Before the start of business, Just Security provides a curated summary of up-to-the-minute developments at home and abroad. Here’s today’s news.
At least 84 people have been killed in Nice, France, after a lorry ploughed into a crowd out celebrating Bastille Day at around 11pm last night. The incident is being investigated as a terror attack, France’s President François Hollande has confirmed. The driver of the lorry, who was eventually shot dead by police, has been identified as a 31-year-old French-Tunisian citizen. These and other live updates are being provided by France 24.
The driver of the truck also fired on the crowd while driving, according to local paper Nice Matin.
No terrorist group has yet claimed responsibility for the attack, though Islamic State supporters have been celebrating it on social media, reports Nikhil Lohade for the Wall Street Journal. The Islamic State has encouraged its supporters to commit acts of terror with whatever means are available, including vehicles. [MSNBC]
President Hollande is to extend France’s state of emergency, which has been in place since the November attacks in Paris, report Anne-Sylvaine Chassany and Robert Williams for the Financial Times. The lorry attack comes just as the French government was preparing to relax the state of emergency. If it transpires it was a terror attack, it would represent a breakdown of the “vast security dragnet” France erected following November’s Islamic State-sponsored mass killings. [Wall Street Journal’s Sam Schechner and Matthew Dalton]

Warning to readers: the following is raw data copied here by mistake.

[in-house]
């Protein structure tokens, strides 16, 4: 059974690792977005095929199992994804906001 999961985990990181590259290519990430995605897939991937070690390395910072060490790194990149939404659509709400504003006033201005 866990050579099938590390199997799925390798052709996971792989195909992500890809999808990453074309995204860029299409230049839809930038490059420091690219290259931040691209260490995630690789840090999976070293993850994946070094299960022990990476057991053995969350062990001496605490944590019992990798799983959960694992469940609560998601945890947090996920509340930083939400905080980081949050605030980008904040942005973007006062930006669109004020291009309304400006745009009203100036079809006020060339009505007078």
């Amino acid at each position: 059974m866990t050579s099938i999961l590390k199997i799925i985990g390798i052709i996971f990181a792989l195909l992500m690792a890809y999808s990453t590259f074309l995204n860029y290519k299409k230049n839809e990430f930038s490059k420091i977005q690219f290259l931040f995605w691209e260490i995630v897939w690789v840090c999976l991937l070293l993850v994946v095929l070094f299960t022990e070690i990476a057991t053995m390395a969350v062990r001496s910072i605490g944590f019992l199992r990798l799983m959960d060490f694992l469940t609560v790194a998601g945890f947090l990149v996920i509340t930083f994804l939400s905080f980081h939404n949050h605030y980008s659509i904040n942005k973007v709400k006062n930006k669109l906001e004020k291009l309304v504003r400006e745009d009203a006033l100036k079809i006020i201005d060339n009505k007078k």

Police searching the truck afterwards have discovered it was loaded with arms and grenades, according to the president of the region in which Nice is situated, Christian Estrosi. [Wall Street Journal’s Hassan Morajea et al]
President Obama has condemned the attack “in the strongest terms,” speaking last night, adding that the US stands “in solidarity and partnership with France, our oldest ally.” The Hill’s Jordan Fabian reports. Other world leaders have also expressed dismay, sadness and solidarity with France following the attack, reports the AP.
German police have said they are stepping up border checks on the French frontier following the attack. [AP]
The attack highlights two long-running concerns, says the Economist. First, even lone attackers can inflict great harm, yet are extremely difficult for intelligence services to identify. Second, would-be terrorists can use a wide range of means to kill people, even if they can’t get hold of or afford guns or explosives.